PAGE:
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What do young doctors know of palliative care; how do they expect the concept to work?

A ‘palliative care’ knowledge and opinion survey among young doctors



Discipline of palliative care is still evolving in developed parts of the world while it remains at an infantile stage in Sri Lanka which has not been formally assessed as of today. We aimed at evaluating the level of palliative care knowledge and opinions among young medical graduates. A descriptive cross-sectional study was carried out among pre-residency medical graduates of Sri Lanka through a social media based online survey. The pre-tested questionnaire assessed the level of knowledge on general principles, service organization, clinical management and ethical considerations while it also evaluated their opinions.


Response rate was 35.8% (n = 351). The average score among the respondents was 37.25% [standard deviation (SD) = 11.975]. Specific knowledge on “general principles” was adequate (score ≥ 50%) with an average of 62.61%, SD = 24.5 while “ethics” was observed to be the area with the poorest knowledge (average score = 19.55%, SD = 22). Average scores for “service organization” and “managerial aspects” were 34.54%, SD = 17.6 and 32.26%, SD = 22.3, respectively. The majority (> 90%) believed that de-novo establishment of hospice, hospital and community-based palliative services would sustainably improve holistic patient care. Measures must be taken to optimize basic palliative care knowledge among the undergraduates in view of achieving Universal Health Coverage in the long term.


Palliative care is an approach that aims to improve the quality of life of patients, and their families facing the physical, psychosocial and spiritual problems associated with life-threatening illnesses [1].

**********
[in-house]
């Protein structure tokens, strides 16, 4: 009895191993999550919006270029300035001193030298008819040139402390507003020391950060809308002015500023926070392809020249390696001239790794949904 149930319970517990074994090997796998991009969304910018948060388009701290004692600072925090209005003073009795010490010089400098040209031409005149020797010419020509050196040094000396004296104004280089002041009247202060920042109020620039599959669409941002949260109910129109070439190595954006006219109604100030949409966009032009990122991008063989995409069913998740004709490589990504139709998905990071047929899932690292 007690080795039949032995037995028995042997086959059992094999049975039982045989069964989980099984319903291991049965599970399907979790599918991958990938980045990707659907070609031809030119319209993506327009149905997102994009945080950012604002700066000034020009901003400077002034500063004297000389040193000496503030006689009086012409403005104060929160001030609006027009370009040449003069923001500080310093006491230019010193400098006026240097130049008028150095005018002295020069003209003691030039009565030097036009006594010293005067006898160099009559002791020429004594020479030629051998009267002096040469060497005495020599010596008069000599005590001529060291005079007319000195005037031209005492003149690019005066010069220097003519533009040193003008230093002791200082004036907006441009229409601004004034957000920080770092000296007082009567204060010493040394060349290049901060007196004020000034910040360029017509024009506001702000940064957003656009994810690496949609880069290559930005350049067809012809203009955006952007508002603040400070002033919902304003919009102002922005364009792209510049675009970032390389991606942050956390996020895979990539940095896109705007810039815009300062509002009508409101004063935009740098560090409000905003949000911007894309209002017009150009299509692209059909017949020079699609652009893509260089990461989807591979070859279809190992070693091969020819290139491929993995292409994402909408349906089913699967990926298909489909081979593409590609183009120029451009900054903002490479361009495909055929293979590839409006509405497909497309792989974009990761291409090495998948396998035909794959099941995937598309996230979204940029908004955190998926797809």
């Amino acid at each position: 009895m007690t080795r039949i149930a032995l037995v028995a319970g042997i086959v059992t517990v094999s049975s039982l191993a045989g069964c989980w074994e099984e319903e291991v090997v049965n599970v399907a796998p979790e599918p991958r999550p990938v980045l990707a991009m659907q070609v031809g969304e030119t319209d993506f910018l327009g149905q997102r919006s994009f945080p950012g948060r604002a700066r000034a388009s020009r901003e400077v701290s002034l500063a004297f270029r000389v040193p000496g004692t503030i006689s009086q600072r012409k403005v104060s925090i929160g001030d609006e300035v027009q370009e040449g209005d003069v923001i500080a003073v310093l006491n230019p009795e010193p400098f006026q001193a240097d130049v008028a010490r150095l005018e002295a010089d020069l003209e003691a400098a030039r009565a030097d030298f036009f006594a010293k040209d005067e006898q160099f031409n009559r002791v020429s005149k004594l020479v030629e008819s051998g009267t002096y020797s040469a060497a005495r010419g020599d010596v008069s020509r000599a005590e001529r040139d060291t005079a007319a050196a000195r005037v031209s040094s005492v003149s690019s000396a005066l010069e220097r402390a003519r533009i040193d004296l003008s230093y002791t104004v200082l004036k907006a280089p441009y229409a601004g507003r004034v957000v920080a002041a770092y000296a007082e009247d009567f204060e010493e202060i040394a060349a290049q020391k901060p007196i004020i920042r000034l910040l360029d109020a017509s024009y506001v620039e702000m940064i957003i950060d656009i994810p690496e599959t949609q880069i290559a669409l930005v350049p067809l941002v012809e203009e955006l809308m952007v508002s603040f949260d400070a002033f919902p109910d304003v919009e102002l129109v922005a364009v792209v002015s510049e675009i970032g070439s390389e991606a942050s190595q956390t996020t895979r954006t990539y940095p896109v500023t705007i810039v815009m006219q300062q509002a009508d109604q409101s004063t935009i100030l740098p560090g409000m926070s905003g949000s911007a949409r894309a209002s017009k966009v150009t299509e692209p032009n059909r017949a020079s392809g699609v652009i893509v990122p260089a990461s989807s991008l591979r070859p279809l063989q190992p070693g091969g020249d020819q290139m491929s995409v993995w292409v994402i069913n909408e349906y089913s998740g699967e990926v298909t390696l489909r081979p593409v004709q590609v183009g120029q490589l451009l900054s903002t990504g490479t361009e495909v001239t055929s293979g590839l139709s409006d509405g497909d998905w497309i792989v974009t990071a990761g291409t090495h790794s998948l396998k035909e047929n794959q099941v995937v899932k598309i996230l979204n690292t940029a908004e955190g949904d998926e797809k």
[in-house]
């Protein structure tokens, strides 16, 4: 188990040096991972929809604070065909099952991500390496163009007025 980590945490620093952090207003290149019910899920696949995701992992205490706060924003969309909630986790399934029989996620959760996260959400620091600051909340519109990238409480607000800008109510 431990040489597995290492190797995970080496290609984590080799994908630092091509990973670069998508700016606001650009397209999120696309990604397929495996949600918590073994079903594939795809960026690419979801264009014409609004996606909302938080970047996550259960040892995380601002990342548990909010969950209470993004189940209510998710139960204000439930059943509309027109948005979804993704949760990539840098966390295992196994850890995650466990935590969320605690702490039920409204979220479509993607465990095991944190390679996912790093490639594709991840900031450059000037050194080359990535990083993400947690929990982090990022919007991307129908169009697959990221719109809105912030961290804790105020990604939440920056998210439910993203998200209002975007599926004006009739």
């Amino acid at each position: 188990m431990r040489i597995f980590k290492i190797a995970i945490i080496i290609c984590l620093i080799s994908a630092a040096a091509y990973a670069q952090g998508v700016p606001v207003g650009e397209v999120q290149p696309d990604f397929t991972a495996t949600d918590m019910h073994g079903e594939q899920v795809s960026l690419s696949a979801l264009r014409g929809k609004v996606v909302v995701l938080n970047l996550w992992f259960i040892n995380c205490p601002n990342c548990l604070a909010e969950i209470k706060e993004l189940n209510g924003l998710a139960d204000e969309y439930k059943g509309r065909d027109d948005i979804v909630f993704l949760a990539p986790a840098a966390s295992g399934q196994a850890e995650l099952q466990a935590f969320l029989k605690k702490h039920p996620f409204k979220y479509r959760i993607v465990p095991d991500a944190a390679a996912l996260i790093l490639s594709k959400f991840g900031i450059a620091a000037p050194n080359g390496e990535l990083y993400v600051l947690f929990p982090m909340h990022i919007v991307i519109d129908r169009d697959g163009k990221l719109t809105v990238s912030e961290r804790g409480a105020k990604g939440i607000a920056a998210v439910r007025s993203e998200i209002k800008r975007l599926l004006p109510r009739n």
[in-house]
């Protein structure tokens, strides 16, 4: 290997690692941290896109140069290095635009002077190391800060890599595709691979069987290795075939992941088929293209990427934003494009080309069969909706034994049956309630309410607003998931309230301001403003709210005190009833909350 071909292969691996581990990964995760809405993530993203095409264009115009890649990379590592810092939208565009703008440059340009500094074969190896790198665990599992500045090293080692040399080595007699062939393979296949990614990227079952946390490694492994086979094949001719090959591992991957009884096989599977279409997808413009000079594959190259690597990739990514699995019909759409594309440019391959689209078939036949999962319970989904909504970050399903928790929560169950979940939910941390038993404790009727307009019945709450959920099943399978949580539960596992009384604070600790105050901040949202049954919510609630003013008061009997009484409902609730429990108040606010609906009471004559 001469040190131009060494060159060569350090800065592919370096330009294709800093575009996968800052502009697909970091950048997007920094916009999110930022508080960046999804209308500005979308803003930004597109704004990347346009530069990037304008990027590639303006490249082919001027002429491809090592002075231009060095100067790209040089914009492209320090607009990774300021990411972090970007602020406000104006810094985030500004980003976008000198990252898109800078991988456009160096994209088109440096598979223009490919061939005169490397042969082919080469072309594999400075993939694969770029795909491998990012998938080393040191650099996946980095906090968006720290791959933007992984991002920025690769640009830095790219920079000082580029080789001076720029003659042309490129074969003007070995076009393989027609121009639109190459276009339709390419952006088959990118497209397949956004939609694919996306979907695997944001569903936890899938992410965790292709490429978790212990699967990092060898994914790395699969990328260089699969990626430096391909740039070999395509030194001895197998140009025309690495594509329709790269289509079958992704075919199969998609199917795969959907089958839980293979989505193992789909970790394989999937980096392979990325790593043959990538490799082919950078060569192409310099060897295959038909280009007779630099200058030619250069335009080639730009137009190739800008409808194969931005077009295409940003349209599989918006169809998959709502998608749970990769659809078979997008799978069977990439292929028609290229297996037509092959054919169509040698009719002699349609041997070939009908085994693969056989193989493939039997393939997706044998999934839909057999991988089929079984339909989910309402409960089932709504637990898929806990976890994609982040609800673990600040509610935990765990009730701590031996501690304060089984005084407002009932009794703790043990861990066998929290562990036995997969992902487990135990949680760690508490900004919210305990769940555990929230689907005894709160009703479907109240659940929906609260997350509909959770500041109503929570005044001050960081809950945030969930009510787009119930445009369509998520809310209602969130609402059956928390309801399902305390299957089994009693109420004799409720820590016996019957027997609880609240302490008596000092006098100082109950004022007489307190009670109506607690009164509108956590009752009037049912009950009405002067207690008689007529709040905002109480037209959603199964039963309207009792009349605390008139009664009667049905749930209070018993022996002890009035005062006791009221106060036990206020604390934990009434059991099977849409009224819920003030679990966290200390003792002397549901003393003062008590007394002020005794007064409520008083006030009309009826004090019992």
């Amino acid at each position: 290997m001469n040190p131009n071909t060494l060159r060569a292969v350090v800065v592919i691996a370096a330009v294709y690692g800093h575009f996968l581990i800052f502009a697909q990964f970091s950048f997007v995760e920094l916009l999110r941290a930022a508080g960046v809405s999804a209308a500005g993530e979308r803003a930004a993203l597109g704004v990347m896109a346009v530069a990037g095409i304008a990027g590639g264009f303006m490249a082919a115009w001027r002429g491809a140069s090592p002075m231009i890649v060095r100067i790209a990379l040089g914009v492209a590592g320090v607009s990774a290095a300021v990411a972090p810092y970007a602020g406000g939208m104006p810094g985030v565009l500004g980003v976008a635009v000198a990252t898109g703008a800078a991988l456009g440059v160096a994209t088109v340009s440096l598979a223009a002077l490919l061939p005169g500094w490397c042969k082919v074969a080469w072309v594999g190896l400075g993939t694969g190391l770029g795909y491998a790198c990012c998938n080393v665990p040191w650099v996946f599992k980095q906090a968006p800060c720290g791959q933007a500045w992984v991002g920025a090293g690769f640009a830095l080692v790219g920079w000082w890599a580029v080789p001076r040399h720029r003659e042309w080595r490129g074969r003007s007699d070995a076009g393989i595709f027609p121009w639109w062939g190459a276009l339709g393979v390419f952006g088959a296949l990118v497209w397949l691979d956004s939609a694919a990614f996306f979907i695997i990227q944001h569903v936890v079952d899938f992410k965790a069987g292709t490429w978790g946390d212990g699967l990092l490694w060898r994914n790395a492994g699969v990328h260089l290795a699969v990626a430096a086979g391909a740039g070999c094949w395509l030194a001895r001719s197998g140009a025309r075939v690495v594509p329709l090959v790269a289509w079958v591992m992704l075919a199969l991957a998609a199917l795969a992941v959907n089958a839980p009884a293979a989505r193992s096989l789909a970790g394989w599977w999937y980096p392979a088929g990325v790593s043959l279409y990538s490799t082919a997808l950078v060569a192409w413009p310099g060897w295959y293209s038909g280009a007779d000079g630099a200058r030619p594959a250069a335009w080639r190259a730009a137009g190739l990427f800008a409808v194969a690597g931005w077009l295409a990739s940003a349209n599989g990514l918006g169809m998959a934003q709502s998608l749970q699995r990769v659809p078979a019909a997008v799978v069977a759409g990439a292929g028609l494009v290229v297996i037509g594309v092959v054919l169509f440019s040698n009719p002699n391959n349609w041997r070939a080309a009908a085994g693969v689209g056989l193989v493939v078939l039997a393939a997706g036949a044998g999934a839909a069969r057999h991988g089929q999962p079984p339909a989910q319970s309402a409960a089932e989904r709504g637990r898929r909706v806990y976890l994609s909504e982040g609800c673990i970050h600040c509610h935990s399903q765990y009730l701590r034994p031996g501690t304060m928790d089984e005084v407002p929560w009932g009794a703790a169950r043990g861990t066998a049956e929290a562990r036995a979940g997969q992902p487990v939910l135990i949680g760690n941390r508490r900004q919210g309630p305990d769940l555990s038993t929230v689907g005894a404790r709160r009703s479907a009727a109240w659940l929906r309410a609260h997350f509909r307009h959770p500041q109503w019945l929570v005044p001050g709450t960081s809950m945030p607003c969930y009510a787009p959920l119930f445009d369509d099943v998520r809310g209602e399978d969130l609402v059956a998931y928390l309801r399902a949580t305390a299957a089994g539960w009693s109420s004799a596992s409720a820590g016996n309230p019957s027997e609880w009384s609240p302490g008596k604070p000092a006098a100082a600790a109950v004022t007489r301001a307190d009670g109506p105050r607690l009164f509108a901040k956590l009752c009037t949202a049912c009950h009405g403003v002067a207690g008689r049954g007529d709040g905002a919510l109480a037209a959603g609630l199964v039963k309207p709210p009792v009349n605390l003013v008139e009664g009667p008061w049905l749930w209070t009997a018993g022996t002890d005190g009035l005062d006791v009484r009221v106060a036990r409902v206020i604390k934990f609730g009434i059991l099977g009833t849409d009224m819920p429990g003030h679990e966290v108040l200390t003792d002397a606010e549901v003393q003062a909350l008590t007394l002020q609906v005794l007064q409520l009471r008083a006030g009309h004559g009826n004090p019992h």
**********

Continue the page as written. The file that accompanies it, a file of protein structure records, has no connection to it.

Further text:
Department of Census and Statistics of Sri Lanka declared in 2016 through a press release that over the decade preceding year 2011, life expectancy has risen considerably [2]. With the advancement of diagnostic technologies, most terminal diseases are revealed at their prodromal stages, resulting in a rise in the population living with life-limiting illnesses. A study conducted in the United Kingdom estimated a minimum of 63.03% of all deaths need palliative care [3].

A systematic review of international literature on teaching and learning in palliative care within medical undergraduate curricula pointed out the lack of consistency and fragmentation of teaching in the discipline, owing to lack of efficient inter-departmental collaborations. The importance of devising an integrated curriculum for palliative care with a strong emphasis on a multidisciplinary approach was recommended [4].

The discipline of palliative care thrives at infancy in Sri Lanka. Relevant specialists and published evidence on the discipline lack in the country as of today. Nevertheless, palliative services are on a gradual incline [5]. In such a background it is worthwhile exploring the knowledgeability of young doctors on ‘Palliative Medicine’ to cater the ever-growing palliative care needs [6]. A PubMed search on undergraduate palliative care/medicine education only revealed one study that was carried out among medical students of the Faculty of Medicine, University of Colombo. The investigator found out that only 22% of the students were familiar with the concept of palliative care. While 76% of them held that they had inadequate knowledge to manage symptoms in a dying patient, the majority also wished to have palliative care included in the undergraduate medical curriculum [7].

The current survey aimed at evaluation of the knowledge and opinions on palliative care among medical graduates who awaited to commence residency in 2017. It was expected to provide valuable information for the academics, healthcare staff and policymakers to align their vision accordingly.